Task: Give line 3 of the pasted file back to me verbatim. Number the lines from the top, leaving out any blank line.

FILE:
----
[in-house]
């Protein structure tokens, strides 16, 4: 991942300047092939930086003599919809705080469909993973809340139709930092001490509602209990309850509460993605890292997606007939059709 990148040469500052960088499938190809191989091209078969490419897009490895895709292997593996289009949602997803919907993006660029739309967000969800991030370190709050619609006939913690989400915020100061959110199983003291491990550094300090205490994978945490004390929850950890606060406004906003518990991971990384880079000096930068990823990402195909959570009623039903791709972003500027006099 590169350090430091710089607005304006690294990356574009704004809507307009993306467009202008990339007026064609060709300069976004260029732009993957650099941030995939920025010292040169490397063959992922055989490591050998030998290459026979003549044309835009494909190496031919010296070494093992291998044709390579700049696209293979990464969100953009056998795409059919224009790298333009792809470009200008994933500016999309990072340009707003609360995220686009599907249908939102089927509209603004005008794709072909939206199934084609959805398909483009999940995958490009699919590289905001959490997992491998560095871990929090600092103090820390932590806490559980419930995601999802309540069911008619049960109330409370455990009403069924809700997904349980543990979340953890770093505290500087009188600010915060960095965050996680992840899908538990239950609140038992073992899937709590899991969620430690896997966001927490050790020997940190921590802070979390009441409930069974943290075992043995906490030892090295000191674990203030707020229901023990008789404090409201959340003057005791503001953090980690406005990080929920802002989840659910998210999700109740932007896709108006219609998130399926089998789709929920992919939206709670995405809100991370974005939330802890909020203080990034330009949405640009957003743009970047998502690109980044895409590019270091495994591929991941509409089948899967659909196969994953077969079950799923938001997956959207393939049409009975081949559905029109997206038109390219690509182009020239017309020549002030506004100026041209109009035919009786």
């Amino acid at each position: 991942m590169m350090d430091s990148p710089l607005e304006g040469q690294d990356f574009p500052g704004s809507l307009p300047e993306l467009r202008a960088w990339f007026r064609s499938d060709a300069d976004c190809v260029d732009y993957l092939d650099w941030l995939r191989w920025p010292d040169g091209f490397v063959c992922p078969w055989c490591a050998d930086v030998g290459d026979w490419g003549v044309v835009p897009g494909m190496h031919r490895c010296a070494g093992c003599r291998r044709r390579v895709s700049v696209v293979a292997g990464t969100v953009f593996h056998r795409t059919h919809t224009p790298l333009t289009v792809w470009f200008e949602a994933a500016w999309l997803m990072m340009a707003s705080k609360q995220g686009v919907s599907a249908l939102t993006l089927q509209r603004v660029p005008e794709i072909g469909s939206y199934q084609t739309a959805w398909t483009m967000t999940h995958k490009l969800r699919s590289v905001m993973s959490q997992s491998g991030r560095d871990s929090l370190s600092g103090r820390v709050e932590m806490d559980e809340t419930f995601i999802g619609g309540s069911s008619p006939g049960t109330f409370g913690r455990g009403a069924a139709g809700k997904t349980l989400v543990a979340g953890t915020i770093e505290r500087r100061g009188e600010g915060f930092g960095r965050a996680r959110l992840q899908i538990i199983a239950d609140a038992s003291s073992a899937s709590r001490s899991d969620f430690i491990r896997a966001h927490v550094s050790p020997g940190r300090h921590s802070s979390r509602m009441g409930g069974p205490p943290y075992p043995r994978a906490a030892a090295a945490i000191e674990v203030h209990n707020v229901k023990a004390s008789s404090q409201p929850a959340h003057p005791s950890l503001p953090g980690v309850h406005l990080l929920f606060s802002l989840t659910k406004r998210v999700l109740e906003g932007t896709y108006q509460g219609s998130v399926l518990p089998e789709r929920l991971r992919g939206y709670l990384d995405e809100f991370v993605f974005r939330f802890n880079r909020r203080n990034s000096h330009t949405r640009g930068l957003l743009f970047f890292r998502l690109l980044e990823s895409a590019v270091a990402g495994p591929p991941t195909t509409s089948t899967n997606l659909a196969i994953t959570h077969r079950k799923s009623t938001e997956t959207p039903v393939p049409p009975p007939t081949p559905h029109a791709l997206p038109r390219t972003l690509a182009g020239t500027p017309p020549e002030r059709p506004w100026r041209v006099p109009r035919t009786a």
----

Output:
């Amino acid at each position: 991942m590169m350090d430091s990148p710089l607005e304006g040469q690294d990356f574009p500052g704004s809507l307009p300047e993306l467009r202008a960088w990339f007026r064609s499938d060709a300069d976004c190809v260029d732009y993957l092939d650099w941030l995939r191989w920025p010292d040169g091209f490397v063959c992922p078969w055989c490591a050998d930086v030998g290459d026979w490419g003549v044309v835009p897009g494909m190496h031919r490895c010296a070494g093992c003599r291998r044709r390579v895709s700049v696209v293979a292997g990464t969100v953009f593996h056998r795409t059919h919809t224009p790298l333009t289009v792809w470009f200008e949602a994933a500016w999309l997803m990072m340009a707003s705080k609360q995220g686009v919907s599907a249908l939102t993006l089927q509209r603004v660029p005008e794709i072909g469909s939206y199934q084609t739309a959805w398909t483009m967000t999940h995958k490009l969800r699919s590289v905001m993973s959490q997992s491998g991030r560095d871990s929090l370190s600092g103090r820390v709050e932590m806490d559980e809340t419930f995601i999802g619609g309540s069911s008619p006939g049960t109330f409370g913690r455990g009403a069924a139709g809700k997904t349980l989400v543990a979340g953890t915020i770093e505290r500087r100061g009188e600010g915060f930092g960095r965050a996680r959110l992840q899908i538990i199983a239950d609140a038992s003291s073992a899937s709590r001490s899991d969620f430690i491990r896997a966001h927490v550094s050790p020997g940190r300090h921590s802070s979390r509602m009441g409930g069974p205490p943290y075992p043995r994978a906490a030892a090295a945490i000191e674990v203030h209990n707020v229901k023990a004390s008789s404090q409201p929850a959340h003057p005791s950890l503001p953090g980690v309850h406005l990080l929920f606060s802002l989840t659910k406004r998210v999700l109740e906003g932007t896709y108006q509460g219609s998130v399926l518990p089998e789709r929920l991971r992919g939206y709670l990384d995405e809100f991370v993605f974005r939330f802890n880079r909020r203080n990034s000096h330009t949405r640009g930068l957003l743009f970047f890292r998502l690109l980044e990823s895409a590019v270091a990402g495994p591929p991941t195909t509409s089948t899967n997606l659909a196969i994953t959570h077969r079950k799923s009623t938001e997956t959207p039903v393939p049409p009975p007939t081949p559905h029109a791709l997206p038109r390219t972003l690509a182009g020239t500027p017309p020549e002030r059709p506004w100026r041209v006099p109009r035919t009786a």